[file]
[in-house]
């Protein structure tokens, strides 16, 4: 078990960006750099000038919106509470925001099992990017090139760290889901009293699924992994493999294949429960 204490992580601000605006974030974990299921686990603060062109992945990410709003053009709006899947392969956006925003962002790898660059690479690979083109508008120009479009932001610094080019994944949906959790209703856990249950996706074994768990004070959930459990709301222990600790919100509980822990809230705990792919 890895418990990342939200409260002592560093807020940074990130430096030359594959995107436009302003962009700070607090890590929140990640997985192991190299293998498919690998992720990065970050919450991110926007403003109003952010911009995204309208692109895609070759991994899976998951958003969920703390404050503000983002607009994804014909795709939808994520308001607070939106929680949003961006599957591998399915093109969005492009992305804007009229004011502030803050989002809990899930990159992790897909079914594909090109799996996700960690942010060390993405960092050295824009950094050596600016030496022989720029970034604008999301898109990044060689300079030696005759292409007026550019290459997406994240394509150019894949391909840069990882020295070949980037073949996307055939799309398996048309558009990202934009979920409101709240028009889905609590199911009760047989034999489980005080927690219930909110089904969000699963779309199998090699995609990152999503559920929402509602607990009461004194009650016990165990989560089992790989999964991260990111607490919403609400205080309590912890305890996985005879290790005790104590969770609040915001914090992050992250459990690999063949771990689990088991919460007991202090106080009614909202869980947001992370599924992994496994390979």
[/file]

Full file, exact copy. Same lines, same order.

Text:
[in-house]
């Protein structure tokens, strides 16, 4: 078990960006750099000038919106509470925001099992990017090139760290889901009293699924992994493999294949429960 204490992580601000605006974030974990299921686990603060062109992945990410709003053009709006899947392969956006925003962002790898660059690479690979083109508008120009479009932001610094080019994944949906959790209703856990249950996706074994768990004070959930459990709301222990600790919100509980822990809230705990792919 890895418990990342939200409260002592560093807020940074990130430096030359594959995107436009302003962009700070607090890590929140990640997985192991190299293998498919690998992720990065970050919450991110926007403003109003952010911009995204309208692109895609070759991994899976998951958003969920703390404050503000983002607009994804014909795709939808994520308001607070939106929680949003961006599957591998399915093109969005492009992305804007009229004011502030803050989002809990899930990159992790897909079914594909090109799996996700960690942010060390993405960092050295824009950094050596600016030496022989720029970034604008999301898109990044060689300079030696005759292409007026550019290459997406994240394509150019894949391909840069990882020295070949980037073949996307055939799309398996048309558009990202934009979920409101709240028009889905609590199911009760047989034999489980005080927690219930909110089904969000699963779309199998090699995609990152999503559920929402509602607990009461004194009650016990165990989560089992790989999964991260990111607490919403609400205080309590912890305890996985005879290790005790104590969770609040915001914090992050992250459990690999063949771990689990088991919460007991202090106080009614909202869980947001992370599924992994496994390979």